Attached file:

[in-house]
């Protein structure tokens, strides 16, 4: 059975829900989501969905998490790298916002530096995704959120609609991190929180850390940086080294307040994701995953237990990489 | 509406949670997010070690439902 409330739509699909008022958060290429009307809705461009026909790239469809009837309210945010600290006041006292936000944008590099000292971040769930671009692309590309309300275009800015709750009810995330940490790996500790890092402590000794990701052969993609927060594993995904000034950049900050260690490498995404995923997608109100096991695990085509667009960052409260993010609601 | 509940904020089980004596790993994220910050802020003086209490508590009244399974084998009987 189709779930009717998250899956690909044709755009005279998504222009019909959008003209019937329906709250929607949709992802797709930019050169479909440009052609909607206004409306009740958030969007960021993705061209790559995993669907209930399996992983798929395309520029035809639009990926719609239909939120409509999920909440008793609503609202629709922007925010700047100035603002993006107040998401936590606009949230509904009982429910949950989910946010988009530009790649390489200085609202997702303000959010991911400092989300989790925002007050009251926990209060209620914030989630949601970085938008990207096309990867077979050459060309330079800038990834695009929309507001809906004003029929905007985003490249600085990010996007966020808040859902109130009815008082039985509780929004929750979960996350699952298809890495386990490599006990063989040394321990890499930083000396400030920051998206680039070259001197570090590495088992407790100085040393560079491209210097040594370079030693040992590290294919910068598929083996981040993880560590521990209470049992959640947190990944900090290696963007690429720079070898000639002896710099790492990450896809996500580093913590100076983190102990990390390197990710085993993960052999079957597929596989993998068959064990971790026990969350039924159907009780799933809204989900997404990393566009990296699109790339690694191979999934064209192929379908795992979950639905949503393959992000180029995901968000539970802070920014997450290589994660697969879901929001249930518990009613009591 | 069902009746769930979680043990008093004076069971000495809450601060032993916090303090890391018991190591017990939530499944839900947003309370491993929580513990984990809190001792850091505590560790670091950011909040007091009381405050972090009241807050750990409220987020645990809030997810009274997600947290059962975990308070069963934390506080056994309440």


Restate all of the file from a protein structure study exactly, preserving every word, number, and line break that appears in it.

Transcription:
[in-house]
């Protein structure tokens, strides 16, 4: 059975829900989501969905998490790298916002530096995704959120609609991190929180850390940086080294307040994701995953237990990489 | 509406949670997010070690439902 409330739509699909008022958060290429009307809705461009026909790239469809009837309210945010600290006041006292936000944008590099000292971040769930671009692309590309309300275009800015709750009810995330940490790996500790890092402590000794990701052969993609927060594993995904000034950049900050260690490498995404995923997608109100096991695990085509667009960052409260993010609601 | 509940904020089980004596790993994220910050802020003086209490508590009244399974084998009987 189709779930009717998250899956690909044709755009005279998504222009019909959008003209019937329906709250929607949709992802797709930019050169479909440009052609909607206004409306009740958030969007960021993705061209790559995993669907209930399996992983798929395309520029035809639009990926719609239909939120409509999920909440008793609503609202629709922007925010700047100035603002993006107040998401936590606009949230509904009982429910949950989910946010988009530009790649390489200085609202997702303000959010991911400092989300989790925002007050009251926990209060209620914030989630949601970085938008990207096309990867077979050459060309330079800038990834695009929309507001809906004003029929905007985003490249600085990010996007966020808040859902109130009815008082039985509780929004929750979960996350699952298809890495386990490599006990063989040394321990890499930083000396400030920051998206680039070259001197570090590495088992407790100085040393560079491209210097040594370079030693040992590290294919910068598929083996981040993880560590521990209470049992959640947190990944900090290696963007690429720079070898000639002896710099790492990450896809996500580093913590100076983190102990990390390197990710085993993960052999079957597929596989993998068959064990971790026990969350039924159907009780799933809204989900997404990393566009990296699109790339690694191979999934064209192929379908795992979950639905949503393959992000180029995901968000539970802070920014997450290589994660697969879901929001249930518990009613009591 | 069902009746769930979680043990008093004076069971000495809450601060032993916090303090890391018991190591017990939530499944839900947003309370491993929580513990984990809190001792850091505590560790670091950011909040007091009381405050972090009241807050750990409220987020645990809030997810009274997600947290059962975990308070069963934390506080056994309440």